‘No sleep in Kabul’: what does the future hold for the Hazara community?

From his home in Sydney, Abdul Alizada is watching events in Afghanistan for many of his relatives still living there. He has additional reason to be afraid. Alizada’s family belongs to the Hazaras, an ethnic minority who have been targeted for decades by militants including the Taliban and Islamic State for their ethnicity and religious beliefs. 

Most Hazaras are Shia Muslims, hated by Sunni fundamentalists such as the Taliban, and the community has faced decades of persecution and violence, including most recently attacks on a maternity hospital and a girls’ school. 

Alizada says that after the Taliban came to power, coalition forces released Hazara and her family Afghanistan is afraid. 

“There is no sleep at all in Kabul,” he told Reuters. 

“They are afraid … that every minute the Taliban may come to our house and ask for me, or money or weapons for or from other family members.” 

The Taliban’s swift victory over Afghanistan follows US President Joe Biden’s decision to withdraw US forces after a 20-year war that he said cost more than $1 trillion. The speed at which the city fell to the Taliban has taken the international community by surprise and the United States is widely accused of mismanaging the withdrawal. 

The Taliban maintain a moderate face, take no vengeance against opponents, respect the rights of women, minorities and foreigners, and call on people to go about their business. But many Afghans are skeptical and afraid to turn around old enemies and activists. 

“As soon as they heard the word of the Taliban saying they were coming to Kabul, it was a complete shock to everyone,” Alizada said. “Everyone was trying to find a place and they couldn’t hide in their house and they couldn’t find a place to hide.”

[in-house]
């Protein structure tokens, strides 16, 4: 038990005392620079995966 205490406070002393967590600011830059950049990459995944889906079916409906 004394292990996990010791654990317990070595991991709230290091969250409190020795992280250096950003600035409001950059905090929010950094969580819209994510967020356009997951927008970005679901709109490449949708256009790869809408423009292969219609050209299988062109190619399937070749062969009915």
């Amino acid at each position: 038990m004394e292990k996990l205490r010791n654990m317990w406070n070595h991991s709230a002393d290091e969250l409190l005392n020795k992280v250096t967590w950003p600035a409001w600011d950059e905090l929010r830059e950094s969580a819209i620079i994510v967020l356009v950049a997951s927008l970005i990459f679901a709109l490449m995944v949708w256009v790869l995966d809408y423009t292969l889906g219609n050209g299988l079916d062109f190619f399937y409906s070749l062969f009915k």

Sitting in the courtyard of her home in Sydney, Alizada calls a relative in Afghanistan who tells her that the Taliban are breaking into people’s homes and confiscating money, vehicles and weapons. 

“They have already started searching houses in Bamiyan, Mazar-i-Sharif and parts of Kabul,” the relative said. 

“If people get new cars, they get their cars. If they get a motorcycle, they take it. Also, they’re asking if anyone has any weapons or something. If they have If not, they ask for money.” 

Alizada Hazara is a community leader who came to Australia to seek asylum in 1999. He became an Australian citizen in 2001 and now owns his own construction company. Many Afghans fear the Taliban will return to the old harsh practices. During his 1996–2001 rule, women could not work and stone-pelting, whipping and hanging were common practice. 

“They are looking for people who were working in the previous government, and also active people who are politically or socially active, they are looking for them,” the relative said. 

By Naveen Bharat Staff 


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